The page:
What are classes like?

Small seminars taught by experienced professors who are invested in student learning and potential — no big lectures, no teaching assistants. Standards and expectations are high. Bard Microcolleges are large in ambition but small in terms of the number of students they serve at any one time. Students receive individual attention that keeps them on track toward their degree.

Who is this for?

People from justice-impacted communities and those whose educations may have been derailed by incarceration, financial challenges, work, family responsibilities, or life in general. Students may come from all over New York City. Age doesn’t matter. Those whose household finances qualify them for Pell and TAP Grants will be given priority. The Bard Microcollege for Just Community Leadership only enrolls students who do not already hold an associate degree or higher from another institution. Microcollege students may be co-enrolled with College & Community Fellowship or JustLeadershipUSA programs, or they may have no prior relationship with CCF or JLUSA.

What do I need to get in?

A high-school diploma or its equivalent (GED/HSE/TASC). Curiosity, ambition, a willingness to work hard, and an open mind. No standardized tests are required.

When and where will classes be held?

Classes are offered in the fall semester from September-December and in the spring semester from January-May. New Fall 2021 students begin their first year with a two-week workshop in mid-August. Classes are scheduled between 9:00 am and 4:00 pm, Monday through Friday, at the Countee Cullen Branch of the New York Public Library.

Will we be studying online during the pandemic?

Classes at other Bard Microcolleges have been running remotely in 2020-2021. But you should be prepared for the Fall 2021 semester to be at least partly in person, though hybrid or virtual classes may end up being necessary.

How many classes will I take each semester?

Bard Microcollege students enroll full-time. The typical full-time course load is 3 courses per semester, 4 credits per course = 12 credits per semester. Some variation is possible.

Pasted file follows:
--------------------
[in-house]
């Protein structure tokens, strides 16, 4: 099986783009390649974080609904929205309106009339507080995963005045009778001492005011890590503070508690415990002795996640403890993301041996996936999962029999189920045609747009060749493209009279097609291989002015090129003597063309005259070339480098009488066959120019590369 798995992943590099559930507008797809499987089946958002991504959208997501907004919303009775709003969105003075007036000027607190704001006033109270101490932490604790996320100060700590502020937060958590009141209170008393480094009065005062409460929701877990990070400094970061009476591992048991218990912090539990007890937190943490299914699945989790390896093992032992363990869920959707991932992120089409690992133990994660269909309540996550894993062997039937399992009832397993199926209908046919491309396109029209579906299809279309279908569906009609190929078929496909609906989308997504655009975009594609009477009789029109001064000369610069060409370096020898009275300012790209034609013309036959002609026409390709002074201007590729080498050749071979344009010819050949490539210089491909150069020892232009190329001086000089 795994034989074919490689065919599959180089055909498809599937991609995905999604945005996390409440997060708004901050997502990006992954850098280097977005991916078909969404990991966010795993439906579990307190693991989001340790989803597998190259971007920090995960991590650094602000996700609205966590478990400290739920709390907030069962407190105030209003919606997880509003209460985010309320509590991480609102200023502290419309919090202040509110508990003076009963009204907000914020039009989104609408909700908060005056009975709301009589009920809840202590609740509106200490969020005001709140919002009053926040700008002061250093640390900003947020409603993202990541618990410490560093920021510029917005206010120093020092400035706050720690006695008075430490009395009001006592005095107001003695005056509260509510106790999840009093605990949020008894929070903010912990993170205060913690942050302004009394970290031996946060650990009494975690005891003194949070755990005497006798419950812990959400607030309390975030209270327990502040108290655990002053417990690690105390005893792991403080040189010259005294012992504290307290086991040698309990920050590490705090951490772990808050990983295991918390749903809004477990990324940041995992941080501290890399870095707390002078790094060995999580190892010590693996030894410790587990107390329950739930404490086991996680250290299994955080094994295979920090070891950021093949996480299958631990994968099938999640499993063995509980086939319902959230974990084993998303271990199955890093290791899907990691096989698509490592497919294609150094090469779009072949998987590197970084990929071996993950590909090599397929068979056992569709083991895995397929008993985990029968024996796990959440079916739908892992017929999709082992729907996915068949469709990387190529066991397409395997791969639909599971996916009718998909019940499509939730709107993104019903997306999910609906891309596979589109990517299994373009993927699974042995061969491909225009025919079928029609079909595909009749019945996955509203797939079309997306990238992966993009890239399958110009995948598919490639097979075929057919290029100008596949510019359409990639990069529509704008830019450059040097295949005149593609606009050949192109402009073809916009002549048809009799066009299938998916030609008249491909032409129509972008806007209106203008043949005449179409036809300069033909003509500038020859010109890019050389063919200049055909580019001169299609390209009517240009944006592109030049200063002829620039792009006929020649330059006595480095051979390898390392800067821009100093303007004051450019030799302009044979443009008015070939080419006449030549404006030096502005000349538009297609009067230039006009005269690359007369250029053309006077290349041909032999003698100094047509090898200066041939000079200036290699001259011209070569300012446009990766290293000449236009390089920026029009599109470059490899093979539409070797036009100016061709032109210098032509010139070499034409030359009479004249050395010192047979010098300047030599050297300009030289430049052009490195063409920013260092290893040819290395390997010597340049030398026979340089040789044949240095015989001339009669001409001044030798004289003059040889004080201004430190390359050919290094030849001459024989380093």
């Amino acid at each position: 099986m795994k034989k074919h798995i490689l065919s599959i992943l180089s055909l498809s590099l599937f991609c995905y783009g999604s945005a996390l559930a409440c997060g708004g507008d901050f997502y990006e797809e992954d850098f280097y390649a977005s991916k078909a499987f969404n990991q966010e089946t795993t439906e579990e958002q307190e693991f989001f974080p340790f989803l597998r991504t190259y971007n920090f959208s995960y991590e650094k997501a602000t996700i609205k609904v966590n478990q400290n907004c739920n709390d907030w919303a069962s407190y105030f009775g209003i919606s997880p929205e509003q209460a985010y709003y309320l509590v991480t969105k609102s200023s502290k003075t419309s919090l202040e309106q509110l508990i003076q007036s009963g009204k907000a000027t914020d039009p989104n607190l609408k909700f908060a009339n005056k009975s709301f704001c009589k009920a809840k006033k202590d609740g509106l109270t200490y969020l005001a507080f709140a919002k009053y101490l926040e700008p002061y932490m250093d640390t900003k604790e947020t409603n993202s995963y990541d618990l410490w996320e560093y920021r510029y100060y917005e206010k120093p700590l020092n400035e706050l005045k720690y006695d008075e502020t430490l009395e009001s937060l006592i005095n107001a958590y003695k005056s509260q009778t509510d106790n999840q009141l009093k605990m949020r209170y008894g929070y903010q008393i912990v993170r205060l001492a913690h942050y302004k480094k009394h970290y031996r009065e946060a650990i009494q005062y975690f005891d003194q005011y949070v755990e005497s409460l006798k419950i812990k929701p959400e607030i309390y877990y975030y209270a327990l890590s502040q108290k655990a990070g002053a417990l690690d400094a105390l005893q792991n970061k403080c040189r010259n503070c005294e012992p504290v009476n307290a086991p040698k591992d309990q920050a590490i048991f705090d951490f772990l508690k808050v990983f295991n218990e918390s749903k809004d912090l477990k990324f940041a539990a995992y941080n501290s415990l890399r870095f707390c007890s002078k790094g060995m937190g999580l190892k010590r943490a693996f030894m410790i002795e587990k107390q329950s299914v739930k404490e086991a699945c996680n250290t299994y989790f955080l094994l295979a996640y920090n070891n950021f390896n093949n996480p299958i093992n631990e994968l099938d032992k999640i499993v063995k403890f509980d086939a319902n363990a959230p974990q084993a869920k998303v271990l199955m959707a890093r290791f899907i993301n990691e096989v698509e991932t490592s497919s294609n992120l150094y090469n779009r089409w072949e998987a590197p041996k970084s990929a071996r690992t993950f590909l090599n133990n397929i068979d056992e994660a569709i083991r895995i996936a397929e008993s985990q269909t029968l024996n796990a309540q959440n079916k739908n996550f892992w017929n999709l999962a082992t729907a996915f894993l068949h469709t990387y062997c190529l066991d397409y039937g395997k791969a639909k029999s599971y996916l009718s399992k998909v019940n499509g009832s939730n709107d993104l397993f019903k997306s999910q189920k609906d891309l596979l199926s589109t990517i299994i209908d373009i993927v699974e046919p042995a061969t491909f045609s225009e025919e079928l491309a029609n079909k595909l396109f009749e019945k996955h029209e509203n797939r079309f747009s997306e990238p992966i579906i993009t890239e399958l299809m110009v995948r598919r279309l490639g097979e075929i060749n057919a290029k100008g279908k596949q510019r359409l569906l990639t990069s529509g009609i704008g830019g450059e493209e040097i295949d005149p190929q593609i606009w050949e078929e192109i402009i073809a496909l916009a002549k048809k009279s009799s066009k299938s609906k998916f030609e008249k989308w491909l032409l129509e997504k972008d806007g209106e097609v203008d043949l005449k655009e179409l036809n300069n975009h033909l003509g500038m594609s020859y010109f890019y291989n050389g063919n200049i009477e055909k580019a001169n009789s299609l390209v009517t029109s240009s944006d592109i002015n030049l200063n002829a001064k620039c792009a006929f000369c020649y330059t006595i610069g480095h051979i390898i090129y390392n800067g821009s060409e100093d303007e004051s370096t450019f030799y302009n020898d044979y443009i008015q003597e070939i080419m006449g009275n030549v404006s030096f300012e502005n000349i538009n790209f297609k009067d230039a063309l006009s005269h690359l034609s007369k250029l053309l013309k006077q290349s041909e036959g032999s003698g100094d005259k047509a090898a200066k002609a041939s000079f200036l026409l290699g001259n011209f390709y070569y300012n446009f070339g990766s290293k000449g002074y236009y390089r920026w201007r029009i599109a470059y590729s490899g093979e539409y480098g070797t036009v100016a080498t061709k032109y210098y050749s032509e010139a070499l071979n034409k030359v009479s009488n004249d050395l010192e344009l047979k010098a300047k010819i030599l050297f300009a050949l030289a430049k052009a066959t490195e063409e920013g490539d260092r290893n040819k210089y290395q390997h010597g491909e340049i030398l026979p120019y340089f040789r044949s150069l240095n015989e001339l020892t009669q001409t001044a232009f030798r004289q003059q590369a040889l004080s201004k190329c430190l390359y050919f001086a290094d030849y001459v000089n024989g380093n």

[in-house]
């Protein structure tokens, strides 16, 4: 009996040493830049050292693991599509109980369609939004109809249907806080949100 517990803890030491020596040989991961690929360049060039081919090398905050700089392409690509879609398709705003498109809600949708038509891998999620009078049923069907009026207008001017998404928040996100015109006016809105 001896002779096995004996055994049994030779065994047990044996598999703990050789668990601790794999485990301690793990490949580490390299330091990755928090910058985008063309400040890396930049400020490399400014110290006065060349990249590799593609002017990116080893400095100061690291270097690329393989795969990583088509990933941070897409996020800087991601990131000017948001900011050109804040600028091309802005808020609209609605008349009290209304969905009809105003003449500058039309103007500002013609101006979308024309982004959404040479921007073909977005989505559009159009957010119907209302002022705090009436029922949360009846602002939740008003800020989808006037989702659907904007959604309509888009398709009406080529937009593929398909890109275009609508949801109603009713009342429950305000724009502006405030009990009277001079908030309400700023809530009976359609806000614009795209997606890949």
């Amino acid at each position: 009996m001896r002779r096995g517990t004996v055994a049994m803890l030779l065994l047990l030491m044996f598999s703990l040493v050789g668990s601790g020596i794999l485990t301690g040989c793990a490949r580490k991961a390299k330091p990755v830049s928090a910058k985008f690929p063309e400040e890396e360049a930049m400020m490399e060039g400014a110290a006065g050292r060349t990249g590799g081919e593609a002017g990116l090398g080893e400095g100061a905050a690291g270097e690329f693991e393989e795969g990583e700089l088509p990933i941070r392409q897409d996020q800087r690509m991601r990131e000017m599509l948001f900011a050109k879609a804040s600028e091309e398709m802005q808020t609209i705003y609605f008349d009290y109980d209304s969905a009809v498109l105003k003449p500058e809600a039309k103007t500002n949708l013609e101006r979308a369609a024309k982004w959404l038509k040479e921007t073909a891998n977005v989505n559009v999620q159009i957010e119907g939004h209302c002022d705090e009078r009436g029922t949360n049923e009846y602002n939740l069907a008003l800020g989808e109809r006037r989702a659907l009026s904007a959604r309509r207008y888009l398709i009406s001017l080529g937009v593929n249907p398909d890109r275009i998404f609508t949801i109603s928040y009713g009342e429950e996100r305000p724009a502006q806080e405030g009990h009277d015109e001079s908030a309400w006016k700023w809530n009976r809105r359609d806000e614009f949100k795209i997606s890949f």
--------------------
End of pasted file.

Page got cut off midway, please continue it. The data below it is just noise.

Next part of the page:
Can I work while studying at Bard Microcollege?

Yes, if you can schedule your work hours around your college work and other responsibilities. A full-time, three-course, 12-credit course load requires at least 8 hours of in-class time per week, plus 16-24 hours of work outside of class. Students who have added a job to their college and household responsibilities have become expert time managers.

I’ve already done some college. Can I transfer those credits?

Yes, Bard will accept up to 30 credits for courses taken at another institution as long as they’re similar to those offered at Bard. You must provide proof that you completed the course and earned a grade of C or better. Bard’s registrar has to review and approve each transfer-credit request.

I have a student loan in default. Can I still apply?

Yes. If you’re accepted, Bard counselors may be able to work with you to rehabilitate loans in default and help you qualify again for federal and state financial aid—this is a goal but not a guarantee.

What can I do with a Bard Associate in Arts degree?

Continue on for a bachelor’s degree, and from there a graduate degree. Qualify for a job that requires critical thinking and communication skills. Gain a broader, deeper perspective on our world, culture, history, and political environment. Redefine what success can mean.

What’s my next step?

To schedule an admission session, click here.
Questions? Reach out to Madeleine George, Director of Admissions, at